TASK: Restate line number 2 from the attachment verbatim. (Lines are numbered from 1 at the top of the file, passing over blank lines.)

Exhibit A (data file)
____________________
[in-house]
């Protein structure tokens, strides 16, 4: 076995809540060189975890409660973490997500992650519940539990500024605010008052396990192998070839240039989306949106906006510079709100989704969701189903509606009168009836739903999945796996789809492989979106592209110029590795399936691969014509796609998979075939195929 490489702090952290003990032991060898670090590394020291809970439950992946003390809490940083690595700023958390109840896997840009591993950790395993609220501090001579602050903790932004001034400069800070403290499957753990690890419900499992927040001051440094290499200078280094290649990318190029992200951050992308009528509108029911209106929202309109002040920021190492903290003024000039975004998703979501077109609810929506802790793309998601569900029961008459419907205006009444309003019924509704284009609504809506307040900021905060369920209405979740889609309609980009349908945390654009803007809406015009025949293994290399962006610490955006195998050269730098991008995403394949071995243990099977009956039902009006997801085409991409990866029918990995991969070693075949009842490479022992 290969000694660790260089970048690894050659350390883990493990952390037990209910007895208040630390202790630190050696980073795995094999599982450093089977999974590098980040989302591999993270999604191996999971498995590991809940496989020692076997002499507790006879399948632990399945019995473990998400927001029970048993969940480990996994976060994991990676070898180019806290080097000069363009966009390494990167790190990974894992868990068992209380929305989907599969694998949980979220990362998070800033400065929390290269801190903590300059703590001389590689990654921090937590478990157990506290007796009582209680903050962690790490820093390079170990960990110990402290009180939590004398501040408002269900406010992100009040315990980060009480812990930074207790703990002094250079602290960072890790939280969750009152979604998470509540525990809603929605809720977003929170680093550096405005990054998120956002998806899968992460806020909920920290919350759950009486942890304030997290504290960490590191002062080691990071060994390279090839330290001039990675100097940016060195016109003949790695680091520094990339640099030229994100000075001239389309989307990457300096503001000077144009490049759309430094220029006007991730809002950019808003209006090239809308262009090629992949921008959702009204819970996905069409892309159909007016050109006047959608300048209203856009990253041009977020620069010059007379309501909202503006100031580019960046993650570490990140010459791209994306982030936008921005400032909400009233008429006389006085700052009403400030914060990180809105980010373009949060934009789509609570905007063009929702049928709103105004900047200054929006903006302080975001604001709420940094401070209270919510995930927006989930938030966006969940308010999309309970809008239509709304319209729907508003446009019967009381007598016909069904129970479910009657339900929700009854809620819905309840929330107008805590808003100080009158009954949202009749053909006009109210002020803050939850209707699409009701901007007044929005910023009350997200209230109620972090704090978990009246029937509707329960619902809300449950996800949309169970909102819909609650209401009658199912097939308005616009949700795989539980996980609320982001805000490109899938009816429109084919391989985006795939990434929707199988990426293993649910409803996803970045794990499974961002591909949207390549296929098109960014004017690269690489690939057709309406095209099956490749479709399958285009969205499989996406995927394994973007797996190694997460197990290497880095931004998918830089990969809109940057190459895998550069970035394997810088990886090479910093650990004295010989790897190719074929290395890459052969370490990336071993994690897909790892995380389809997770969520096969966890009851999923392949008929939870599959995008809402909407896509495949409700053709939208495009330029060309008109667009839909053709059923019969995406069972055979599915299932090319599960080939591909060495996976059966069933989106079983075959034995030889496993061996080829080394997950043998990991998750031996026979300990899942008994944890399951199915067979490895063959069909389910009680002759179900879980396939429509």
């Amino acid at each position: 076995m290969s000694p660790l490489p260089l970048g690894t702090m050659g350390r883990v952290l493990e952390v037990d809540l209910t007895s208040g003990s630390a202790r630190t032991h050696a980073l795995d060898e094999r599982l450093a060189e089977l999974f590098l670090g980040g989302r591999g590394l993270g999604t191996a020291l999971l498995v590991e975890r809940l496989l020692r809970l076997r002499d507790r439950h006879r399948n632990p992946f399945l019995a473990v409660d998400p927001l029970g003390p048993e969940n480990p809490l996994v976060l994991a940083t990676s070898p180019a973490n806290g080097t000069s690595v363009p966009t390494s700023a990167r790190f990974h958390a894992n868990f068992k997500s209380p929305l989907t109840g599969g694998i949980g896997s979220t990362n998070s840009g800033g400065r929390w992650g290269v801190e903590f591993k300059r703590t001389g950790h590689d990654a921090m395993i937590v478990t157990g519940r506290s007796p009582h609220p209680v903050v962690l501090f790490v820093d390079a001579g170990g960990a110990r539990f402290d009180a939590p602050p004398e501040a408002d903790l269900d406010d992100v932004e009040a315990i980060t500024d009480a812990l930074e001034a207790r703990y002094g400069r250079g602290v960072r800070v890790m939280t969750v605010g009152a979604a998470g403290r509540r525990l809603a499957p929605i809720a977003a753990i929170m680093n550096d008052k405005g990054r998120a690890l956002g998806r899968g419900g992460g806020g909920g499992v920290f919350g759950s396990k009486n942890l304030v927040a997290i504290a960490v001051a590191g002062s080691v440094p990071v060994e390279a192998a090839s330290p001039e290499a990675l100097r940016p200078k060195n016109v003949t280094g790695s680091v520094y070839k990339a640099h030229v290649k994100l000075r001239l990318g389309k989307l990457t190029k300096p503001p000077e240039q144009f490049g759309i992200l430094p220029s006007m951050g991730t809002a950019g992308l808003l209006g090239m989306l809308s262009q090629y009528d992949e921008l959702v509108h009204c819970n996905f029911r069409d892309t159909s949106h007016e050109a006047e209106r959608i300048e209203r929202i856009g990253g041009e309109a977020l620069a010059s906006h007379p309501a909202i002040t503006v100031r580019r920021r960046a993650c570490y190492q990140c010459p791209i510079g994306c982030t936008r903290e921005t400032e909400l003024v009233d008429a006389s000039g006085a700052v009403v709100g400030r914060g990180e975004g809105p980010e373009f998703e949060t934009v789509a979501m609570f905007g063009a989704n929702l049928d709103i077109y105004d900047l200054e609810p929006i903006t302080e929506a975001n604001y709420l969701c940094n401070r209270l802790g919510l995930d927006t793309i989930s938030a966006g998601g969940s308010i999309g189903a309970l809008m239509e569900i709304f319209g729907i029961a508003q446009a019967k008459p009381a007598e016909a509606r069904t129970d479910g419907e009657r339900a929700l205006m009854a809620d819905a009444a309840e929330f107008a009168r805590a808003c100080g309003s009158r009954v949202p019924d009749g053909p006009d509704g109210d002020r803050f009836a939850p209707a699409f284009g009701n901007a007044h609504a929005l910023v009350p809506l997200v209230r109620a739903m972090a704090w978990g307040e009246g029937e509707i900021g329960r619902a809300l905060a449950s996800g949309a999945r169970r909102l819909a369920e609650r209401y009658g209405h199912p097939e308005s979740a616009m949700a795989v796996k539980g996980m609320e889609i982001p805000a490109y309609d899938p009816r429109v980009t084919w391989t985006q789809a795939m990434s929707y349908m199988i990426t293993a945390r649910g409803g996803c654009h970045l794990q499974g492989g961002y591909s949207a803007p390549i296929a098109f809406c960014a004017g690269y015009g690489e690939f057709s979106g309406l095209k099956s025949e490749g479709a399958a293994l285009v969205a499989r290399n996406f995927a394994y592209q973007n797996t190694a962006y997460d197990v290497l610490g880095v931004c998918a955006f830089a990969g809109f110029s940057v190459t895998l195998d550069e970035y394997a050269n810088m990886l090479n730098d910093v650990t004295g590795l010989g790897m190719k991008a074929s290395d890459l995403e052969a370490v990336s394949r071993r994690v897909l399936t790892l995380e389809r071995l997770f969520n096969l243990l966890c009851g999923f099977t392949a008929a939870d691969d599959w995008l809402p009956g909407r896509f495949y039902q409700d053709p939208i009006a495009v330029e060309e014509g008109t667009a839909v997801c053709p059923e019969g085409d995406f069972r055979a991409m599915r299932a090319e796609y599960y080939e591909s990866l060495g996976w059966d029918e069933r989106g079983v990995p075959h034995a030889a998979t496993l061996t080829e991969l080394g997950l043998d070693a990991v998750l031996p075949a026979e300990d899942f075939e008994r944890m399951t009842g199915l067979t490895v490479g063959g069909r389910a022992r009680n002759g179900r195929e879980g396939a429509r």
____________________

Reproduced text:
């Protein structure tokens, strides 16, 4: 076995809540060189975890409660973490997500992650519940539990500024605010008052396990192998070839240039989306949106906006510079709100989704969701189903509606009168009836739903999945796996789809492989979106592209110029590795399936691969014509796609998979075939195929 490489702090952290003990032991060898670090590394020291809970439950992946003390809490940083690595700023958390109840896997840009591993950790395993609220501090001579602050903790932004001034400069800070403290499957753990690890419900499992927040001051440094290499200078280094290649990318190029992200951050992308009528509108029911209106929202309109002040920021190492903290003024000039975004998703979501077109609810929506802790793309998601569900029961008459419907205006009444309003019924509704284009609504809506307040900021905060369920209405979740889609309609980009349908945390654009803007809406015009025949293994290399962006610490955006195998050269730098991008995403394949071995243990099977009956039902009006997801085409991409990866029918990995991969070693075949009842490479022992 290969000694660790260089970048690894050659350390883990493990952390037990209910007895208040630390202790630190050696980073795995094999599982450093089977999974590098980040989302591999993270999604191996999971498995590991809940496989020692076997002499507790006879399948632990399945019995473990998400927001029970048993969940480990996994976060994991990676070898180019806290080097000069363009966009390494990167790190990974894992868990068992209380929305989907599969694998949980979220990362998070800033400065929390290269801190903590300059703590001389590689990654921090937590478990157990506290007796009582209680903050962690790490820093390079170990960990110990402290009180939590004398501040408002269900406010992100009040315990980060009480812990930074207790703990002094250079602290960072890790939280969750009152979604998470509540525990809603929605809720977003929170680093550096405005990054998120956002998806899968992460806020909920920290919350759950009486942890304030997290504290960490590191002062080691990071060994390279090839330290001039990675100097940016060195016109003949790695680091520094990339640099030229994100000075001239389309989307990457300096503001000077144009490049759309430094220029006007991730809002950019808003209006090239809308262009090629992949921008959702009204819970996905069409892309159909007016050109006047959608300048209203856009990253041009977020620069010059007379309501909202503006100031580019960046993650570490990140010459791209994306982030936008921005400032909400009233008429006389006085700052009403400030914060990180809105980010373009949060934009789509609570905007063009929702049928709103105004900047200054929006903006302080975001604001709420940094401070209270919510995930927006989930938030966006969940308010999309309970809008239509709304319209729907508003446009019967009381007598016909069904129970479910009657339900929700009854809620819905309840929330107008805590808003100080009158009954949202009749053909006009109210002020803050939850209707699409009701901007007044929005910023009350997200209230109620972090704090978990009246029937509707329960619902809300449950996800949309169970909102819909609650209401009658199912097939308005616009949700795989539980996980609320982001805000490109899938009816429109084919391989985006795939990434929707199988990426293993649910409803996803970045794990499974961002591909949207390549296929098109960014004017690269690489690939057709309406095209099956490749479709399958285009969205499989996406995927394994973007797996190694997460197990290497880095931004998918830089990969809109940057190459895998550069970035394997810088990886090479910093650990004295010989790897190719074929290395890459052969370490990336071993994690897909790892995380389809997770969520096969966890009851999923392949008929939870599959995008809402909407896509495949409700053709939208495009330029060309008109667009839909053709059923019969995406069972055979599915299932090319599960080939591909060495996976059966069933989106079983075959034995030889496993061996080829080394997950043998990991998750031996026979300990899942008994944890399951199915067979490895063959069909389910009680002759179900879980396939429509």